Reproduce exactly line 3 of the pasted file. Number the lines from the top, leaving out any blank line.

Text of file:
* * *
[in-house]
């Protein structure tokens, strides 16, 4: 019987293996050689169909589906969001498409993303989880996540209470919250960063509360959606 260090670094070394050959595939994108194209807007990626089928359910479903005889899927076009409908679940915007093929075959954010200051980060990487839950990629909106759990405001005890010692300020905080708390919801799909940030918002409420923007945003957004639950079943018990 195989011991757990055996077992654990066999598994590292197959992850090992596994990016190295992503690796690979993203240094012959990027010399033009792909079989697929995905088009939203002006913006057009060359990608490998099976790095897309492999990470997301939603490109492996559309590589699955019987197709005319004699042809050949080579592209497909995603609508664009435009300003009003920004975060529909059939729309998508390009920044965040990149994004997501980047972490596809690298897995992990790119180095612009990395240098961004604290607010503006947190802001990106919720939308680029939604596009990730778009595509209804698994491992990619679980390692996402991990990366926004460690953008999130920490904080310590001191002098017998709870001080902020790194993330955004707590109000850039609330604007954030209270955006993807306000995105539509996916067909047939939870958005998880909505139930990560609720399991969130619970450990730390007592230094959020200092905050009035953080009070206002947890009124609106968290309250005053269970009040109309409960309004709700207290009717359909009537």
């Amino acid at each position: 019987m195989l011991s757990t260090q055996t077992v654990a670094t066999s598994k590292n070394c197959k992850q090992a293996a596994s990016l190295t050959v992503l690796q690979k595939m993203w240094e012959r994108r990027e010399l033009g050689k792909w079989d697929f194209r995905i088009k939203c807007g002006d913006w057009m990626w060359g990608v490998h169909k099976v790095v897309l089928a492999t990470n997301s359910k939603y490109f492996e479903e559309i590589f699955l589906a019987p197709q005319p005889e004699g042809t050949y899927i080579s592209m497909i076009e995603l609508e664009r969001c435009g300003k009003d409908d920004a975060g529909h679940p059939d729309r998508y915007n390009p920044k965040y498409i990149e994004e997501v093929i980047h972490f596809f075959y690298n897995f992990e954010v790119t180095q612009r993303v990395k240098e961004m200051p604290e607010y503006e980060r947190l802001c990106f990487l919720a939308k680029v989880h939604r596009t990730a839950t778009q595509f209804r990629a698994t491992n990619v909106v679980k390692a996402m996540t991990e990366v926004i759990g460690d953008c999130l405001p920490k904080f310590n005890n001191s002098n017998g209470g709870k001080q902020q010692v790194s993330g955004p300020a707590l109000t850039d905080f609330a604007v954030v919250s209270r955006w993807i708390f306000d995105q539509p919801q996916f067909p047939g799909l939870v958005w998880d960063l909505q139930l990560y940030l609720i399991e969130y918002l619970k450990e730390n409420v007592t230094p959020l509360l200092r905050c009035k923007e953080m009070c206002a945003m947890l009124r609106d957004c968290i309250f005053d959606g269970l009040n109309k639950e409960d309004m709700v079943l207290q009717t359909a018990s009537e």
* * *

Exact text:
């Amino acid at each position: 019987m195989l011991s757990t260090q055996t077992v654990a670094t066999s598994k590292n070394c197959k992850q090992a293996a596994s990016l190295t050959v992503l690796q690979k595939m993203w240094e012959r994108r990027e010399l033009g050689k792909w079989d697929f194209r995905i088009k939203c807007g002006d913006w057009m990626w060359g990608v490998h169909k099976v790095v897309l089928a492999t990470n997301s359910k939603y490109f492996e479903e559309i590589f699955l589906a019987p197709q005319p005889e004699g042809t050949y899927i080579s592209m497909i076009e995603l609508e664009r969001c435009g300003k009003d409908d920004a975060g529909h679940p059939d729309r998508y915007n390009p920044k965040y498409i990149e994004e997501v093929i980047h972490f596809f075959y690298n897995f992990e954010v790119t180095q612009r993303v990395k240098e961004m200051p604290e607010y503006e980060r947190l802001c990106f990487l919720a939308k680029v989880h939604r596009t990730a839950t778009q595509f209804r990629a698994t491992n990619v909106v679980k390692a996402m996540t991990e990366v926004i759990g460690d953008c999130l405001p920490k904080f310590n005890n001191s002098n017998g209470g709870k001080q902020q010692v790194s993330g955004p300020a707590l109000t850039d905080f609330a604007v954030v919250s209270r955006w993807i708390f306000d995105q539509p919801q996916f067909p047939g799909l939870v958005w998880d960063l909505q139930l990560y940030l609720i399991e969130y918002l619970k450990e730390n409420v007592t230094p959020l509360l200092r905050c009035k923007e953080m009070c206002a945003m947890l009124r609106d957004c968290i309250f005053d959606g269970l009040n109309k639950e409960d309004m709700v079943l207290q009717t359909a018990s009537e």